Rotten Apples - Debut novel by author and filmmaker Cal McGhee

By Aideen O'Flaherty

A YOUNG woman spends her formative years enclosed in an apple orchard, surrounded by looming apple trees, where her only contact with the outside world is through the letters she sends to her exiled father.

Set in 1940s England, author and filmmaker Cal McGhee’s debut novel ‘Rotten Apples’ centres on the young woman, Simone, as she grapples with the insular nature of the orchard where she resides with her family, and her burning desire to see the world beyond Valmont Manor.

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Cal, a 24-year-old Kimmage native, started writing the book back in 2013 when he was studying journalism, and the gripping novel was released in paperback and kindle format earlier this month.

Cal told The Echo about what fuelled his passion for creative writing, his decision to set the book in 1940s England, and the impact he hopes ‘Rotten Apples’ will have.

When did you first realise you had a talent for creative writing?

I grew up as an only child so I spent a lot of time writing and even drawing stories when I should have been playing. When I was really little, my grandmother used to mind me while my parents were at work, so I would spend entire summers writing and drawing – kids’ stuff mostly. When I was 12, I won the Jonathan Philbin Bowman creative writing competition and I still have that trophy. I think that's when I decided it would not just be a hobby, but my life’s ambition.

How long did it take for you to write ‘Rotten Apples’?

I sat down and wrote the first chapter in 2013, before I completed my degree. Then between the pressures of college, working and family life, I sporadically came back to it when I had the time. It wasn't until 2016 that it was completed in full. I've spent most of the time since then re-editing and trying to get it published.

Why did you decide to set the book in 1940s England?

There are certain plotlines in the book, like Simone's correspondence with her father through letters, that would only make sense if it were set in a different time. I am also attracted to the grandiose language used in that era, and was inspired by Daphne DuMaurier, whose work would’ve been most popular around that time. As for the English setting, I wanted the characters to inhabit that quaint yet mysterious world you often see in shows like 'Broadchurch', where the whole town could almost be complicit in covering up a family secret.

Simone's relationship with her father seems to be at the centre of the novel's plot, despite being forbidden from meeting him. How important was it to have this tension in the book?

Simone is driven primarily by this insatiable desire that there is a whole world outside her mansion for her to explore, and that her father acted as this foil. He had the ability to explore the rest of the world but was exiled from the orchard, while she was bound to the orchard and exiled from the rest of the world. She sees him as the answer to finally leaving, and her frustration from never knowing the real reason behind his exile strengthens this notion she has, that if she got to the bottom of it, then she too would be exiled – or at least welcome to leave.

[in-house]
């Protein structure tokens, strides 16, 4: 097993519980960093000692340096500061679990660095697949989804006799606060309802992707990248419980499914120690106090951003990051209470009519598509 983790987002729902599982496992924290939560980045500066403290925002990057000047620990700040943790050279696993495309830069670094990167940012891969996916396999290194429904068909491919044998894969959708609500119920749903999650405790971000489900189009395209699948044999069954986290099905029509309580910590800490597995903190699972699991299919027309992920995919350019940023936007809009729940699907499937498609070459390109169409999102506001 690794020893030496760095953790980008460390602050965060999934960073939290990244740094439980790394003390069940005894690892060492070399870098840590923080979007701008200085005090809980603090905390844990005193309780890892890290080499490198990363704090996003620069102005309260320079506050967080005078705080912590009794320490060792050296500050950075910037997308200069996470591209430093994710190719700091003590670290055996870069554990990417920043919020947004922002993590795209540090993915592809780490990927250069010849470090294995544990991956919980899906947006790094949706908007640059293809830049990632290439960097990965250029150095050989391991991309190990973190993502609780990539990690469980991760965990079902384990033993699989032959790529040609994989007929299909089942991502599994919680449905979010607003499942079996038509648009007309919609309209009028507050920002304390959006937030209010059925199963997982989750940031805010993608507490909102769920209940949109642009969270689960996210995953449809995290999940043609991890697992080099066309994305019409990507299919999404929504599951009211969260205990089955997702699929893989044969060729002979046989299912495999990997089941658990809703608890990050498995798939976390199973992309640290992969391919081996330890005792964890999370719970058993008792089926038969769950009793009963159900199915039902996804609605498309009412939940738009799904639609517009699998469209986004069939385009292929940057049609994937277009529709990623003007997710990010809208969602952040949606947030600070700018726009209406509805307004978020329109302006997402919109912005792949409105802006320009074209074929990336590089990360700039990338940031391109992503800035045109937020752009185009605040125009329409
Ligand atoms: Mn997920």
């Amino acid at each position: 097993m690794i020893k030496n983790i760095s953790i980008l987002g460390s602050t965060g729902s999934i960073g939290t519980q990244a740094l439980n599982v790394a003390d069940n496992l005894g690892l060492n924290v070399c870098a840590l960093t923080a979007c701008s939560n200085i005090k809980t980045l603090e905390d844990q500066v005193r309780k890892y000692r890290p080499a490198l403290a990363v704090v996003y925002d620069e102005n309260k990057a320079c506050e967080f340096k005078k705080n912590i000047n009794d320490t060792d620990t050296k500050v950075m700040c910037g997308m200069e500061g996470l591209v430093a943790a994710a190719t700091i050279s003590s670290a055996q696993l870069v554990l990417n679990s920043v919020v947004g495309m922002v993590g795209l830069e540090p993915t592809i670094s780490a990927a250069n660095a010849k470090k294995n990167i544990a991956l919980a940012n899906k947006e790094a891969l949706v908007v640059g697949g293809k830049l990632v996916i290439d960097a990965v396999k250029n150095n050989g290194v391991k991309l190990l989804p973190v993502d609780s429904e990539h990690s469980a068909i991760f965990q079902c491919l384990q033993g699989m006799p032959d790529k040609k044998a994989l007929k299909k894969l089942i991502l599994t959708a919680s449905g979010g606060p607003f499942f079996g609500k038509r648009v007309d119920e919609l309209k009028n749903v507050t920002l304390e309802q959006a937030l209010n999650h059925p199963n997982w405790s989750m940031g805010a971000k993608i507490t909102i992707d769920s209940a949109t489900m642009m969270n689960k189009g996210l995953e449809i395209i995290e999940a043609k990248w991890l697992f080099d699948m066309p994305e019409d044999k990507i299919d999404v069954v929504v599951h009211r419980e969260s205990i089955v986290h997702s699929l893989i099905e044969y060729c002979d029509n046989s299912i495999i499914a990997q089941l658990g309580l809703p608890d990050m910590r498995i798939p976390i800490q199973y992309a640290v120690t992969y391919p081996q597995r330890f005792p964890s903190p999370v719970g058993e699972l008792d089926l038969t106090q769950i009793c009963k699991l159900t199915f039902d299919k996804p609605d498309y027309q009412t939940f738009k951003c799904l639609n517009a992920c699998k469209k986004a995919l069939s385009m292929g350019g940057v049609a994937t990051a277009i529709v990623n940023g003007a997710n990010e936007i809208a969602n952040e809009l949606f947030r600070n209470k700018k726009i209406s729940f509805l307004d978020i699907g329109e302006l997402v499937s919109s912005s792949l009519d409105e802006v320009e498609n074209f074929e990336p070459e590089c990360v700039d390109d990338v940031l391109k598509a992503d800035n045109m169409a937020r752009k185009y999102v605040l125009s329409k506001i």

Do you ever miss inhabiting Simone's world, now that the book has been completed?

You tend to get extremely wrapped up in a whole new world when you're writing fiction, and while I do miss Simone's particular world, I am excited to explore new ones through new novels I have been working on.

What was it like when you first got to hold the paperback edition of ‘Rotten Apples’?

People often tell me that I'm always dividing my attention between ten different things at any one time, so the fact that I stuck to one particular piece of work and finished it to the point of publication was such an accomplishment for me. I could breathe a sigh of relief that there was something tangible for me to hold.

What do you hope people will take away from reading your book?

I hope that they’re entertained – there’s a bit of everything in ‘Rotten Apples’. It has elements of drama, romance, horror and action. If they close the final chapter feeling satisfied and entertained then I have done my job. However, there are other feminist messages I hope they take away from it as well. Some other elements I did not even mean to incorporate seemed to write themselves, like the pain that comes from growing up and leaving the nest, parental protectiveness, and feeling like the grass is always greener.

‘Rotten Apples’ is available now in paperback or kindle format on

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